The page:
Good cut ringsClosed rings

Video Link

Weaving -

We started out by making a hauberk for David (following the pattern in the Mailmaker's Guide linked above) and speedweaving using the technique from the Instructable (linked above). I chose to start with this because it has very large areas of just standard weaving with only a few places to make expansions or contractions. I figured this would be one of the easier projects to start with.

While I prefer the speedweaving method illustrated in the Instructable, David has come up with his own that I will illustrate below. I think either method takes about the same amount of time. The choice is really just a matter of preference. I like my method only because it gives the appearance of rapid progression even if you have to double-back.

David's speedweaving:

Modified speedweaving

Link the closed GREEN ring to the open RED ring, then attach the open RED ring to the mail through the 3 rings as shown above

Since David has been doing most of the work on the hauberk (which is coming along nicely) I also wanted to do a quick and easy project. With our recent interest in Dungeons and Dragons I thought it would be cool to have a chainmail dice bag. It took some time to figure out how to do the contractions just right to round off the bottom of the bag nicely without getting the rings too bunched up, but I eventually figured it out. I also didn't want the metal rings to mark up my dice so I sewed in a satin liner. (Did I mention that satin is a pain to work with? The edges just fall apart with the slightest tug and it's so slippery. I eventually got it sloppily sewn together, but since it's inside the chainmail and won't really be seen I wasn't too concerned with the looks.) I finished of the top with a draw string. I'm really happy with the way it turned out.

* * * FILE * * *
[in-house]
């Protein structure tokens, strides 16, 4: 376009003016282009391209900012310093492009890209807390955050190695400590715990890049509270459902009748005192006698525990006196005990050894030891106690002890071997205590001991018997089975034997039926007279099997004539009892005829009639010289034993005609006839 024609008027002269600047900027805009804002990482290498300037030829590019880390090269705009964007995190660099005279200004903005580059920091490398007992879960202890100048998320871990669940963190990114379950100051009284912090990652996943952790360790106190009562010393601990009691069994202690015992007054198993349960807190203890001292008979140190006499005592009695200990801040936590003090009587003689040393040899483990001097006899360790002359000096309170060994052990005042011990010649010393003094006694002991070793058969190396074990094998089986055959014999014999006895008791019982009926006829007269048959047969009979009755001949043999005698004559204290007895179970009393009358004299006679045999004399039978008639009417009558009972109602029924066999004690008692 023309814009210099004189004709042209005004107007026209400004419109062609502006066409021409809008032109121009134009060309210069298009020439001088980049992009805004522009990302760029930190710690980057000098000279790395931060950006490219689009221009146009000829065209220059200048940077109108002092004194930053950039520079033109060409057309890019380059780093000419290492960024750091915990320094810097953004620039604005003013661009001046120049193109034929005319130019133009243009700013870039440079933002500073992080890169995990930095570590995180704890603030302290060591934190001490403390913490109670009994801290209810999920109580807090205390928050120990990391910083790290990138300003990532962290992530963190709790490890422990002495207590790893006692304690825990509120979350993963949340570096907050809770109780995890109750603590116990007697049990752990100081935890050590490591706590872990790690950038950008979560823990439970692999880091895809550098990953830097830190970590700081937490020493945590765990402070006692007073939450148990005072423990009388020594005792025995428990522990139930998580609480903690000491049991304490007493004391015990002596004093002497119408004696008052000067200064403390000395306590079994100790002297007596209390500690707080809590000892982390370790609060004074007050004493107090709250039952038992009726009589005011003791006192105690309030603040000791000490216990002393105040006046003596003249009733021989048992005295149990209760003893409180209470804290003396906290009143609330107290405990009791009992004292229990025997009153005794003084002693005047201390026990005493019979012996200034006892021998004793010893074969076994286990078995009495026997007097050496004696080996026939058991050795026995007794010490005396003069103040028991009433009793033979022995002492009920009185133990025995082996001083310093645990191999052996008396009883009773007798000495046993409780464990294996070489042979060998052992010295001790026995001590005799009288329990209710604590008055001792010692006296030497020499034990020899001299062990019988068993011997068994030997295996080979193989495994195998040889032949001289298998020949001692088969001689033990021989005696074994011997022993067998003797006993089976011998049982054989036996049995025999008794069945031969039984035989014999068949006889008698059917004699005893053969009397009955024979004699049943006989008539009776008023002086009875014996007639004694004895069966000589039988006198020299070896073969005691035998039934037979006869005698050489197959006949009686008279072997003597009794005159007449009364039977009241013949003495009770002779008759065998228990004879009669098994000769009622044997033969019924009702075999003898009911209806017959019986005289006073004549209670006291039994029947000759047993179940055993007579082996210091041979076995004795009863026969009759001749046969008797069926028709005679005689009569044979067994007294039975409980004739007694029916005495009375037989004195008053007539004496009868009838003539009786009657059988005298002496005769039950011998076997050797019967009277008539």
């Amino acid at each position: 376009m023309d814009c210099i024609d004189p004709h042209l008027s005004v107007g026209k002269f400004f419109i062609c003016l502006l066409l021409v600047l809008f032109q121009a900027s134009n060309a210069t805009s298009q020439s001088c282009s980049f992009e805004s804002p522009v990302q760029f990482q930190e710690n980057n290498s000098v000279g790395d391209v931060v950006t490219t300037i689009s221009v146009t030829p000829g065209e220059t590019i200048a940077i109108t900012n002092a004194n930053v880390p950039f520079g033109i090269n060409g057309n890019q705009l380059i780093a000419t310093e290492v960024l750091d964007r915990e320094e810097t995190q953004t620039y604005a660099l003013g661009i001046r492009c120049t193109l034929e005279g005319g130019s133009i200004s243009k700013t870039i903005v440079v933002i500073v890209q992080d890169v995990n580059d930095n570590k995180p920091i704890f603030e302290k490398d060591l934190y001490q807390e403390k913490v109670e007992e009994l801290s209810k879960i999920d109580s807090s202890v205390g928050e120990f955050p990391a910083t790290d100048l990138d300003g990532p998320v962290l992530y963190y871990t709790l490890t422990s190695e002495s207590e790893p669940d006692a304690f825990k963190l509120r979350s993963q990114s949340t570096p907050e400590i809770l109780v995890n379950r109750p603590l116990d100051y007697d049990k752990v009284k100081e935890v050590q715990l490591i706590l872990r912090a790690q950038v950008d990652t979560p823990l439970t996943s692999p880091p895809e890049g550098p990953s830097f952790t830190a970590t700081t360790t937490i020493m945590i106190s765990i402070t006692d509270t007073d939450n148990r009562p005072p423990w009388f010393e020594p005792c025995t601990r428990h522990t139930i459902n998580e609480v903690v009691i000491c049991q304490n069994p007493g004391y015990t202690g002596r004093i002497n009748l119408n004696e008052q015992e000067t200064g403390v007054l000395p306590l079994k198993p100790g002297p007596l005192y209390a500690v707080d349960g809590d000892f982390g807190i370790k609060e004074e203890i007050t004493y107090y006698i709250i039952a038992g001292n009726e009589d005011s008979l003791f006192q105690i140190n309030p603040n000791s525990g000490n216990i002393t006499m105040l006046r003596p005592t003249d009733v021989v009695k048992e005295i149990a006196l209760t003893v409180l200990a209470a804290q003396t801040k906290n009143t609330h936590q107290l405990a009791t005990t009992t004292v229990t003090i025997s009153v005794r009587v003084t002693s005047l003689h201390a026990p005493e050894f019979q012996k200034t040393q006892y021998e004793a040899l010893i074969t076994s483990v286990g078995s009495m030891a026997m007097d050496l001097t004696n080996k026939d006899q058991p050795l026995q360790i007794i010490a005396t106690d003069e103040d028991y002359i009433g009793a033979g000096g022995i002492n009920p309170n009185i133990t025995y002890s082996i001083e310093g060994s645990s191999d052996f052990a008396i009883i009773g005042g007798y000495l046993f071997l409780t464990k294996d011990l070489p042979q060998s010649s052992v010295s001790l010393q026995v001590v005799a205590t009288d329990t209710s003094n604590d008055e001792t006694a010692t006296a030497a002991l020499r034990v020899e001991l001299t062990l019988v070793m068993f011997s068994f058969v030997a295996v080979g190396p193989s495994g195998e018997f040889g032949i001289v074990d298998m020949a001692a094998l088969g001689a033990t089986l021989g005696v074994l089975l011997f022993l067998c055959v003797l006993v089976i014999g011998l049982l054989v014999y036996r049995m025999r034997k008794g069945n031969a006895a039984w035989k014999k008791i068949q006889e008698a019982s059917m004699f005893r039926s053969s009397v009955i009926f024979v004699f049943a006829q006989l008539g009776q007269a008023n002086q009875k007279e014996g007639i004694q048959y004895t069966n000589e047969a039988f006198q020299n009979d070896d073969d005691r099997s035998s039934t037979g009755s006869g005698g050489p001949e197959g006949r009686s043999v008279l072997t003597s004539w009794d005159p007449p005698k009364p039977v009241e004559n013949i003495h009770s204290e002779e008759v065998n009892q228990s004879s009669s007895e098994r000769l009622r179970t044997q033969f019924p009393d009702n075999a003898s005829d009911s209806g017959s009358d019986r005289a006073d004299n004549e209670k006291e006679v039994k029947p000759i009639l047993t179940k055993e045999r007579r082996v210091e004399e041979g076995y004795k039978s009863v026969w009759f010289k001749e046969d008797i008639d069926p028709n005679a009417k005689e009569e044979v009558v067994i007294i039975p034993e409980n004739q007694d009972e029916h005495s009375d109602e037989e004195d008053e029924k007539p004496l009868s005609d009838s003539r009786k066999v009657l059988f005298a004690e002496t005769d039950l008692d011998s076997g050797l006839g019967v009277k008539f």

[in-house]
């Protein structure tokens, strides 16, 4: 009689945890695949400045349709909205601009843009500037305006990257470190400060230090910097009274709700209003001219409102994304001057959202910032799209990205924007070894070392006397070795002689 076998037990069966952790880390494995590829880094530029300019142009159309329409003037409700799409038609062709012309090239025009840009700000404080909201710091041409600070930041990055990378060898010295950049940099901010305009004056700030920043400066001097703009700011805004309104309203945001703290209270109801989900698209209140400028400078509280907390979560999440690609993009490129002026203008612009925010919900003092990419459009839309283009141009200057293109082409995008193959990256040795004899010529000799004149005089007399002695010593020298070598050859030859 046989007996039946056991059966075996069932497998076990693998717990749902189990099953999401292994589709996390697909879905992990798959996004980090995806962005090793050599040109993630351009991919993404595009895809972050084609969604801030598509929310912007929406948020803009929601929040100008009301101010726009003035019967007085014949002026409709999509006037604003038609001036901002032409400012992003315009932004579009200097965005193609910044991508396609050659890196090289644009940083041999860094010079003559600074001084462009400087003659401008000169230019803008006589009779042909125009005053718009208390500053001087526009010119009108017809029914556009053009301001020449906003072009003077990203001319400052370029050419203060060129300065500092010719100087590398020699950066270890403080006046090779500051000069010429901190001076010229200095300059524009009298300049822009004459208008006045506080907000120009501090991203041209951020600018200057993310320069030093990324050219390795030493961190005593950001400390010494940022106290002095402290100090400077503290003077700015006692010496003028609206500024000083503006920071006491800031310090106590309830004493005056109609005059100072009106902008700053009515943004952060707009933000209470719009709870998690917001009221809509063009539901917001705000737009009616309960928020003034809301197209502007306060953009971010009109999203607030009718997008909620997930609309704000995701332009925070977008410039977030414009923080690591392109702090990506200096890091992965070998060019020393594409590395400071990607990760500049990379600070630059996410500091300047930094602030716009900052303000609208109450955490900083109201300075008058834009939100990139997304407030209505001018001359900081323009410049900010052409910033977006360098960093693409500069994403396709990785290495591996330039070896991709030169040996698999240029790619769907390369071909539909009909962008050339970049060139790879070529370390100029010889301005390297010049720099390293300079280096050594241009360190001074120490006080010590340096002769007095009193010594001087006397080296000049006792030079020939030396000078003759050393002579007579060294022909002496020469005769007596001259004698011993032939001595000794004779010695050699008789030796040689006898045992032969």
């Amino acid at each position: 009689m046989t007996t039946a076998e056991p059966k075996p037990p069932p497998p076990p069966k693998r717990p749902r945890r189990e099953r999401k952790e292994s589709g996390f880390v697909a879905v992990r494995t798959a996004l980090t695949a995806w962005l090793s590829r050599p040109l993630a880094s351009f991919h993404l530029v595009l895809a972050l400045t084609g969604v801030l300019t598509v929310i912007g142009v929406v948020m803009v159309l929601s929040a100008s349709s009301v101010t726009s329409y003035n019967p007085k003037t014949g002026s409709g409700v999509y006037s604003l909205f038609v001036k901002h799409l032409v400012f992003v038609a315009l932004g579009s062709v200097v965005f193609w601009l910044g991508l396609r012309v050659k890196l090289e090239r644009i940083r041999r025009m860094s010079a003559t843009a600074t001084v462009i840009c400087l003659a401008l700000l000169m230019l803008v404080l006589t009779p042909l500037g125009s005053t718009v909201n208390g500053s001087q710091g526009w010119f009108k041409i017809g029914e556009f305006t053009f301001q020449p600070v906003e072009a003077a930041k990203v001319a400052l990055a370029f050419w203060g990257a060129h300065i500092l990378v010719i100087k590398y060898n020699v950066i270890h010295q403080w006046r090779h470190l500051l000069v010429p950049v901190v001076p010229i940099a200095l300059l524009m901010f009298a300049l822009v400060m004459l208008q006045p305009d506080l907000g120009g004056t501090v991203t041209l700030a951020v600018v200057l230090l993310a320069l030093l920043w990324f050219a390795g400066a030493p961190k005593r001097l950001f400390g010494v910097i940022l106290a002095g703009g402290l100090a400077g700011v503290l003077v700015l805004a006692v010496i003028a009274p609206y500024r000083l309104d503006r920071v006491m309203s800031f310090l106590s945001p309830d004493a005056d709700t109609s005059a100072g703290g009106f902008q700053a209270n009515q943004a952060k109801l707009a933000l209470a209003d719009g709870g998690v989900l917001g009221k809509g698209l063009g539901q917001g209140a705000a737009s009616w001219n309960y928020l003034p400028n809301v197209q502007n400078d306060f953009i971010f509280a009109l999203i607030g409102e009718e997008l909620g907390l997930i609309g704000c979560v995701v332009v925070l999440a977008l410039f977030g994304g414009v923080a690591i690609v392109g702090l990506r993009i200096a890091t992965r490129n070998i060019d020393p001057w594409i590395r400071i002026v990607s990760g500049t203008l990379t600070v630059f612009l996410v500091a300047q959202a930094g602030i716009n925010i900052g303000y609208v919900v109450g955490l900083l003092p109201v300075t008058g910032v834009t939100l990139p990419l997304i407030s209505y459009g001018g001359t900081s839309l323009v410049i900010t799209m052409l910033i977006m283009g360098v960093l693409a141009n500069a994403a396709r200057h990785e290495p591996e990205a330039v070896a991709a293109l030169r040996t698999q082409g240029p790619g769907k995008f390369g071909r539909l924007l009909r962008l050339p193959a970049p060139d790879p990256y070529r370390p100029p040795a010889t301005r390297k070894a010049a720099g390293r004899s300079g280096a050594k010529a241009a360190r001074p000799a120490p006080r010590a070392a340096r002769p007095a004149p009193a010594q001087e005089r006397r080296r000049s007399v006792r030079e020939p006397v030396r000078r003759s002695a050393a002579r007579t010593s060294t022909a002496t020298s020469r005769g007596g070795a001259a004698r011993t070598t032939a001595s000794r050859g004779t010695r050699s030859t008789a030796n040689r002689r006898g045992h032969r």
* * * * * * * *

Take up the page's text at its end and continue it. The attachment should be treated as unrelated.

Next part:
Gaming dice bag (+1 AC)

After I finished it I looked online to see if this was a unique idea or if others had been making them too. Not only is it not unique (do a Google image search for "chainmail dice bag") but there are even kits. And just a few days ago I saw a video about one on the Make blog. Oh well.

So while David continues work on the hauberk I have also begun work on the coif (hood). I'll post pictures once they're all done.

Thursday, December 24, 2009

Halloween Costume 2009